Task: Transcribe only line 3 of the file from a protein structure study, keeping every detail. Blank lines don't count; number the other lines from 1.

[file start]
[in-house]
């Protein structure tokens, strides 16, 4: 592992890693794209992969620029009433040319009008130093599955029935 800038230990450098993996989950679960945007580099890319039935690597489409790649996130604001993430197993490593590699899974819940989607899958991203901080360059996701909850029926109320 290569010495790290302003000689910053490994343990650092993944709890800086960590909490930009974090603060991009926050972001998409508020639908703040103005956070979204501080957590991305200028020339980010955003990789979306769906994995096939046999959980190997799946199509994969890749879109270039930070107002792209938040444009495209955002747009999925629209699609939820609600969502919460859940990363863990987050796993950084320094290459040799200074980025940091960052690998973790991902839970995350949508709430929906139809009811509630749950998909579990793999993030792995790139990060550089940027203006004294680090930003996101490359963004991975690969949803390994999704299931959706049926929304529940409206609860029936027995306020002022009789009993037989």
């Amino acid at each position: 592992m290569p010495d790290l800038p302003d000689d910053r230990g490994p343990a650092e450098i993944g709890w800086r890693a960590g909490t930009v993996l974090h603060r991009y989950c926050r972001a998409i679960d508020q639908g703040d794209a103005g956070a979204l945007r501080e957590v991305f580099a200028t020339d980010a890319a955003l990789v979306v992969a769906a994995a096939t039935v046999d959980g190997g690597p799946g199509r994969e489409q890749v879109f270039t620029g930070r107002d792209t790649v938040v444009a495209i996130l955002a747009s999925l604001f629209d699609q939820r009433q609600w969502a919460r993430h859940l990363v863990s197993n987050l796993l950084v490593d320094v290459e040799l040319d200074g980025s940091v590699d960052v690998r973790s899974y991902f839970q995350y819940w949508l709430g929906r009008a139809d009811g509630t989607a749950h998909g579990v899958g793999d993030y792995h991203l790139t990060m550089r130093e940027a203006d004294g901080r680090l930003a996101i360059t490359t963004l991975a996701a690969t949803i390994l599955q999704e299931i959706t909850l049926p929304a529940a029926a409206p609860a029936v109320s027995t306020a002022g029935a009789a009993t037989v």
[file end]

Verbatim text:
């Amino acid at each position: 592992m290569p010495d790290l800038p302003d000689d910053r230990g490994p343990a650092e450098i993944g709890w800086r890693a960590g909490t930009v993996l974090h603060r991009y989950c926050r972001a998409i679960d508020q639908g703040d794209a103005g956070a979204l945007r501080e957590v991305f580099a200028t020339d980010a890319a955003l990789v979306v992969a769906a994995a096939t039935v046999d959980g190997g690597p799946g199509r994969e489409q890749v879109f270039t620029g930070r107002d792209t790649v938040v444009a495209i996130l955002a747009s999925l604001f629209d699609q939820r009433q609600w969502a919460r993430h859940l990363v863990s197993n987050l796993l950084v490593d320094v290459e040799l040319d200074g980025s940091v590699d960052v690998r973790s899974y991902f839970q995350y819940w949508l709430g929906r009008a139809d009811g509630t989607a749950h998909g579990v899958g793999d993030y792995h991203l790139t990060m550089r130093e940027a203006d004294g901080r680090l930003a996101i360059t490359t963004l991975a996701a690969t949803i390994l599955q999704e299931i959706t909850l049926p929304a529940a029926a409206p609860a029936v109320s027995t306020a002022g029935a009789a009993t037989v």